Appears in

Oxford Companion to Wine

Oxford Companion to Wine

By Jancis Robinson

Published 2006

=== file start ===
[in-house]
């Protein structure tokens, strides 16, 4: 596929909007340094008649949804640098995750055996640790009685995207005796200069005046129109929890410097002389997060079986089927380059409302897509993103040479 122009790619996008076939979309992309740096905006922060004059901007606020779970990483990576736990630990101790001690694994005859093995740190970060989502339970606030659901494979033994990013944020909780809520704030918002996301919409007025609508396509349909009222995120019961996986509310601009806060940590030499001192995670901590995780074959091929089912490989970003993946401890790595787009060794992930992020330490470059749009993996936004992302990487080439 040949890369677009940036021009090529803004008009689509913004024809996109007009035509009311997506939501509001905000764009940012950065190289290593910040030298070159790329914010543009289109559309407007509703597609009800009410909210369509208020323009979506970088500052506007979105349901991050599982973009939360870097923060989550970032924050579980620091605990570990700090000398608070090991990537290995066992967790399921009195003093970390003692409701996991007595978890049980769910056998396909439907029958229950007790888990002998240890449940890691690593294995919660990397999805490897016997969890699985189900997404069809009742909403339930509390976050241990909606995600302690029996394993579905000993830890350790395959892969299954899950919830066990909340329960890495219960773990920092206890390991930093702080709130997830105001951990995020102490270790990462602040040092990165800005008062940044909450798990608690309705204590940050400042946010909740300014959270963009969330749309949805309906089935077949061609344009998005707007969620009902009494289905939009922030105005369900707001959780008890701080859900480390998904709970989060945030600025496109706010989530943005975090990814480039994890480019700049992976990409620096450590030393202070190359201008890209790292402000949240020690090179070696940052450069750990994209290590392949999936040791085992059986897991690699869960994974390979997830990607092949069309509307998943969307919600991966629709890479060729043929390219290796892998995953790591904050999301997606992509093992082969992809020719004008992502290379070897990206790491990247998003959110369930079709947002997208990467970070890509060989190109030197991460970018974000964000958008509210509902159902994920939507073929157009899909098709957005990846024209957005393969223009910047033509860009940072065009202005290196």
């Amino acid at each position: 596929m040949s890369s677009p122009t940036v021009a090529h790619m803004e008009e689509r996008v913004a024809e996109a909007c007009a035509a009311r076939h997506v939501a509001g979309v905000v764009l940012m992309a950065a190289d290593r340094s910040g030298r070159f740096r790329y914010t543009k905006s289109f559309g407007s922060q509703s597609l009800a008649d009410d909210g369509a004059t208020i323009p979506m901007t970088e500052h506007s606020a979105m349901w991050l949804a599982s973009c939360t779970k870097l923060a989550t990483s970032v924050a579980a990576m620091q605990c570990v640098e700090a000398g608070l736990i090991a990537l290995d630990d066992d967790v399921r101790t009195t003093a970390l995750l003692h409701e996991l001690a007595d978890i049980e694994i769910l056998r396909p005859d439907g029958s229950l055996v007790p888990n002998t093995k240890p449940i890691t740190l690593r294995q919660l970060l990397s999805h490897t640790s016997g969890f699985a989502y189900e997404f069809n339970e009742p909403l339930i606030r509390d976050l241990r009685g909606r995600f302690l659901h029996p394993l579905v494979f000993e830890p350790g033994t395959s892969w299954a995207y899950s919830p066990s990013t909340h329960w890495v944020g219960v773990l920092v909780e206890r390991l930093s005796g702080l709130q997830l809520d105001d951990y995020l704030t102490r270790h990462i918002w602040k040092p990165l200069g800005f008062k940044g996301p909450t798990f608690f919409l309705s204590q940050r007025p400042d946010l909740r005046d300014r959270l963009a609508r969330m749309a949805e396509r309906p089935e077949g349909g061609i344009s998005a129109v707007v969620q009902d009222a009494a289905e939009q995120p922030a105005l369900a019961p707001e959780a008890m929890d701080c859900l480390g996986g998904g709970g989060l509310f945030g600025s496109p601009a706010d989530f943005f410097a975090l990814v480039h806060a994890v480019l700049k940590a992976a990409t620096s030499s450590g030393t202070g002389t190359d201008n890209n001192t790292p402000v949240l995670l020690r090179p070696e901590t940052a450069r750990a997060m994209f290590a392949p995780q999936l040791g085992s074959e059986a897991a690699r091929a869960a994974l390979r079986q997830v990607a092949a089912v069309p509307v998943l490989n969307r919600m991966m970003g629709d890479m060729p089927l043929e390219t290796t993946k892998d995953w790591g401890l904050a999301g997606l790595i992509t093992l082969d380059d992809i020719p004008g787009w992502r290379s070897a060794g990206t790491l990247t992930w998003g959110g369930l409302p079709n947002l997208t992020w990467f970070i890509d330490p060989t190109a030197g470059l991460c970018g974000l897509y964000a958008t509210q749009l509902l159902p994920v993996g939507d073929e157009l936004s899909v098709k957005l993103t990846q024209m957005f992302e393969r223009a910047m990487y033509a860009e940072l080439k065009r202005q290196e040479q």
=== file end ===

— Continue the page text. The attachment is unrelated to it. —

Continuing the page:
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tartrates, the general term used by winemakers to describe the harmless crystalline deposits that separate from wines during fermentation and ageing. In English the substances are also called argols, in French tartres and in German Weinsteine (literally, ‘wine stones’). The principal component of this deposit is potassium acid tartrate, the potassium salt of tartaric acid, which has therefore given rise to the name. Small amounts of pulp debris, dead yeast cells, precipitated phenolic materials such as tannins and pigmented tannins, and traces of other materials make up the impurities contaminating the potassium acid tartrate (see sediment).